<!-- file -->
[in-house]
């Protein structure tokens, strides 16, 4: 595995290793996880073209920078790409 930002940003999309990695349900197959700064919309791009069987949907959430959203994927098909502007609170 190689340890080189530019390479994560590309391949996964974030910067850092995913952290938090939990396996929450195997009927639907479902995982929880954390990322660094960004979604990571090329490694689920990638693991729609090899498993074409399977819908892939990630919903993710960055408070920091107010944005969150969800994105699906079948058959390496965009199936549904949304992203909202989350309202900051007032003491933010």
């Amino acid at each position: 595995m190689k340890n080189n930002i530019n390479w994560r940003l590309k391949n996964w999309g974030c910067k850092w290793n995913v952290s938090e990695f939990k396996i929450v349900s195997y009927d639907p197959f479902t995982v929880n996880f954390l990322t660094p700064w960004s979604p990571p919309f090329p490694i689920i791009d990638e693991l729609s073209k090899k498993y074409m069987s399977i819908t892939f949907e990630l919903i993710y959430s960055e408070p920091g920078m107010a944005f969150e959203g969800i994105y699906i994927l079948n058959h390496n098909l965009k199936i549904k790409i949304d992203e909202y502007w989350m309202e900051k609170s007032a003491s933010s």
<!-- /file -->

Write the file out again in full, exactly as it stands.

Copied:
[in-house]
């Protein structure tokens, strides 16, 4: 595995290793996880073209920078790409 930002940003999309990695349900197959700064919309791009069987949907959430959203994927098909502007609170 190689340890080189530019390479994560590309391949996964974030910067850092995913952290938090939990396996929450195997009927639907479902995982929880954390990322660094960004979604990571090329490694689920990638693991729609090899498993074409399977819908892939990630919903993710960055408070920091107010944005969150969800994105699906079948058959390496965009199936549904949304992203909202989350309202900051007032003491933010």
């Amino acid at each position: 595995m190689k340890n080189n930002i530019n390479w994560r940003l590309k391949n996964w999309g974030c910067k850092w290793n995913v952290s938090e990695f939990k396996i929450v349900s195997y009927d639907p197959f479902t995982v929880n996880f954390l990322t660094p700064w960004s979604p990571p919309f090329p490694i689920i791009d990638e693991l729609s073209k090899k498993y074409m069987s399977i819908t892939f949907e990630l919903i993710y959430s960055e408070p920091g920078m107010a944005f969150e959203g969800i994105y699906i994927l079948n058959h390496n098909l965009k199936i549904k790409i949304d992203e909202y502007w989350m309202e900051k609170s007032a003491s933010s």